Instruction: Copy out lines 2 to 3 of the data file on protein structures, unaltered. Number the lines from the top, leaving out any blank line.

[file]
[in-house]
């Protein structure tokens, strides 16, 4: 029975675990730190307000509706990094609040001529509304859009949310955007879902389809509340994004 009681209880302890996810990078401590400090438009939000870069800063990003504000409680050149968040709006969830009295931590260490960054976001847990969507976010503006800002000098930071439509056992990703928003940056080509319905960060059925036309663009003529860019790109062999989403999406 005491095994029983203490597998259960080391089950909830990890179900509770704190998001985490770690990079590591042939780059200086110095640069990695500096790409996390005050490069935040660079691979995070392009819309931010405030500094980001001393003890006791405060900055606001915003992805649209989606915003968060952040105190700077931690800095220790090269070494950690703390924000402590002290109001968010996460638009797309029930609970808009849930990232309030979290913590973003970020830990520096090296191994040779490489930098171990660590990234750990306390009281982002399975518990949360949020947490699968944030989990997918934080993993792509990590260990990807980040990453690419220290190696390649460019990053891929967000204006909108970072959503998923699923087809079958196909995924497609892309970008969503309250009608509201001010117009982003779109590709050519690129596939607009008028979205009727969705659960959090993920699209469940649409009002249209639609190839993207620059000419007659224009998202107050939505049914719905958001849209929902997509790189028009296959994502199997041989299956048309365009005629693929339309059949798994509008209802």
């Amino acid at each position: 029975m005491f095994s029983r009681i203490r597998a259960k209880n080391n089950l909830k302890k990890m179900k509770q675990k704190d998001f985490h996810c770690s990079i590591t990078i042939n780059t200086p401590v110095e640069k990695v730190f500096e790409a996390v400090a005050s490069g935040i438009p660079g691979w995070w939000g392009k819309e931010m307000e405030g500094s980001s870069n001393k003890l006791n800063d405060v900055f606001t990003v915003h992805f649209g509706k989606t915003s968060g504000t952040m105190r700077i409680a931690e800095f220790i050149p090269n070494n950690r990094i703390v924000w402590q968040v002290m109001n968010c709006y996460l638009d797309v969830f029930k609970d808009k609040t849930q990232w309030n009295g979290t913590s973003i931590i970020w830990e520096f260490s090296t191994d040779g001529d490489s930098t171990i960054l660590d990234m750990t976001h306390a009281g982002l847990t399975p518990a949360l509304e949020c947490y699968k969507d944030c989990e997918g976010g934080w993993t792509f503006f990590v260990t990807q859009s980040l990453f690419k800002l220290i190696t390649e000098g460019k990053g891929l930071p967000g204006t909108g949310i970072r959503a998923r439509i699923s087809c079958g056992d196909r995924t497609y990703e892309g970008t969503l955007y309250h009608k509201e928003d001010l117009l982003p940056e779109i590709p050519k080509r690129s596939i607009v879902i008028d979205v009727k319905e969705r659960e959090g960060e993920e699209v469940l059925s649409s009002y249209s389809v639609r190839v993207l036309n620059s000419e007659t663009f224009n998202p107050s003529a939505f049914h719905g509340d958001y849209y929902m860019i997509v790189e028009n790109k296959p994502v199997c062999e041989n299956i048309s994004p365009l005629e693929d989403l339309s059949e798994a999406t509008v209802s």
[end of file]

């Protein structure tokens, strides 16, 4: 029975675990730190307000509706990094609040001529509304859009949310955007879902389809509340994004 009681209880302890996810990078401590400090438009939000870069800063990003504000409680050149968040709006969830009295931590260490960054976001847990969507976010503006800002000098930071439509056992990703928003940056080509319905960060059925036309663009003529860019790109062999989403999406 005491095994029983203490597998259960080391089950909830990890179900509770704190998001985490770690990079590591042939780059200086110095640069990695500096790409996390005050490069935040660079691979995070392009819309931010405030500094980001001393003890006791405060900055606001915003992805649209989606915003968060952040105190700077931690800095220790090269070494950690703390924000402590002290109001968010996460638009797309029930609970808009849930990232309030979290913590973003970020830990520096090296191994040779490489930098171990660590990234750990306390009281982002399975518990949360949020947490699968944030989990997918934080993993792509990590260990990807980040990453690419220290190696390649460019990053891929967000204006909108970072959503998923699923087809079958196909995924497609892309970008969503309250009608509201001010117009982003779109590709050519690129596939607009008028979205009727969705659960959090993920699209469940649409009002249209639609190839993207620059000419007659224009998202107050939505049914719905958001849209929902997509790189028009296959994502199997041989299956048309365009005629693929339309059949798994509008209802």
């Amino acid at each position: 029975m005491f095994s029983r009681i203490r597998a259960k209880n080391n089950l909830k302890k990890m179900k509770q675990k704190d998001f985490h996810c770690s990079i590591t990078i042939n780059t200086p401590v110095e640069k990695v730190f500096e790409a996390v400090a005050s490069g935040i438009p660079g691979w995070w939000g392009k819309e931010m307000e405030g500094s980001s870069n001393k003890l006791n800063d405060v900055f606001t990003v915003h992805f649209g509706k989606t915003s968060g504000t952040m105190r700077i409680a931690e800095f220790i050149p090269n070494n950690r990094i703390v924000w402590q968040v002290m109001n968010c709006y996460l638009d797309v969830f029930k609970d808009k609040t849930q990232w309030n009295g979290t913590s973003i931590i970020w830990e520096f260490s090296t191994d040779g001529d490489s930098t171990i960054l660590d990234m750990t976001h306390a009281g982002l847990t399975p518990a949360l509304e949020c947490y699968k969507d944030c989990e997918g976010g934080w993993t792509f503006f990590v260990t990807q859009s980040l990453f690419k800002l220290i190696t390649e000098g460019k990053g891929l930071p967000g204006t909108g949310i970072r959503a998923r439509i699923s087809c079958g056992d196909r995924t497609y990703e892309g970008t969503l955007y309250h009608k509201e928003d001010l117009l982003p940056e779109i590709p050519k080509r690129s596939i607009v879902i008028d979205v009727k319905e969705r659960e959090g960060e993920e699209v469940l059925s649409s009002y249209s389809v639609r190839v993207l036309n620059s000419e007659t663009f224009n998202p107050s003529a939505f049914h719905g509340d958001y849209y929902m860019i997509v790189e028009n790109k296959p994502v199997c062999e041989n299956i048309s994004p365009l005629e693929d989403l339309s059949e798994a999406t509008v209802s």